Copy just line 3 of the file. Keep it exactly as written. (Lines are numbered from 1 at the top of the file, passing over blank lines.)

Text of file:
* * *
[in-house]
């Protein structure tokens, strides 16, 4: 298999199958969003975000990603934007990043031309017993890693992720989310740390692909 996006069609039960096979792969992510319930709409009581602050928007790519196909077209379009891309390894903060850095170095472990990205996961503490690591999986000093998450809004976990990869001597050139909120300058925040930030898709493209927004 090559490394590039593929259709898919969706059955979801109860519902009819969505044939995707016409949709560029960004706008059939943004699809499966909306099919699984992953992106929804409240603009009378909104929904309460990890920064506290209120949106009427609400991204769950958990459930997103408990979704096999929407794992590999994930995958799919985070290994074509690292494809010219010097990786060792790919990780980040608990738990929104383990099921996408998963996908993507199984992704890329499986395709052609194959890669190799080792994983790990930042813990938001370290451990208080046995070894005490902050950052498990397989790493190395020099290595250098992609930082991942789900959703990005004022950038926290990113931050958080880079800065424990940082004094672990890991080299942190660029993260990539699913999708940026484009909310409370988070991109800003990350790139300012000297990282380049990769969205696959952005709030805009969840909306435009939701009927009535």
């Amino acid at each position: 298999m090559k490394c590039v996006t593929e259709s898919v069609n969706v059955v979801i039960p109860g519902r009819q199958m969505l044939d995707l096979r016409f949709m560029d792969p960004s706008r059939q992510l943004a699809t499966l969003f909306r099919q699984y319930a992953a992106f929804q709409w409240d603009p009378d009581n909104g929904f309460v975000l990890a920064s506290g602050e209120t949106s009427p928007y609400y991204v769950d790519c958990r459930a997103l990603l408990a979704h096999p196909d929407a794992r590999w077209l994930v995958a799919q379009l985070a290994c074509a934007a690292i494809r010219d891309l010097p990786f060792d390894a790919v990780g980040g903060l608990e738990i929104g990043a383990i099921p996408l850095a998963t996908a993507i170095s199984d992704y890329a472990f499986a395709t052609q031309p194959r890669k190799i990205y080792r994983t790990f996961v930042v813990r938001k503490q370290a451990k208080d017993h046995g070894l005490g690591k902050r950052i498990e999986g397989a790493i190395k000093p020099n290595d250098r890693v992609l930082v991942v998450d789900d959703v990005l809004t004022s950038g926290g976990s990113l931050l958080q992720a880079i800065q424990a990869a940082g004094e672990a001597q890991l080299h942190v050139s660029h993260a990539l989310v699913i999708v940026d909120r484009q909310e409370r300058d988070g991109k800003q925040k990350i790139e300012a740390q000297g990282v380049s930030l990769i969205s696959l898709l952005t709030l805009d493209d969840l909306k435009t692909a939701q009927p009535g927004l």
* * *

């Amino acid at each position: 298999m090559k490394c590039v996006t593929e259709s898919v069609n969706v059955v979801i039960p109860g519902r009819q199958m969505l044939d995707l096979r016409f949709m560029d792969p960004s706008r059939q992510l943004a699809t499966l969003f909306r099919q699984y319930a992953a992106f929804q709409w409240d603009p009378d009581n909104g929904f309460v975000l990890a920064s506290g602050e209120t949106s009427p928007y609400y991204v769950d790519c958990r459930a997103l990603l408990a979704h096999p196909d929407a794992r590999w077209l994930v995958a799919q379009l985070a290994c074509a934007a690292i494809r010219d891309l010097p990786f060792d390894a790919v990780g980040g903060l608990e738990i929104g990043a383990i099921p996408l850095a998963t996908a993507i170095s199984d992704y890329a472990f499986a395709t052609q031309p194959r890669k190799i990205y080792r994983t790990f996961v930042v813990r938001k503490q370290a451990k208080d017993h046995g070894l005490g690591k902050r950052i498990e999986g397989a790493i190395k000093p020099n290595d250098r890693v992609l930082v991942v998450d789900d959703v990005l809004t004022s950038g926290g976990s990113l931050l958080q992720a880079i800065q424990a990869a940082g004094e672990a001597q890991l080299h942190v050139s660029h993260a990539l989310v699913i999708v940026d909120r484009q909310e409370r300058d988070g991109k800003q925040k990350i790139e300012a740390q000297g990282v380049s930030l990769i969205s696959l898709l952005t709030l805009d493209d969840l909306k435009t692909a939701q009927p009535g927004l």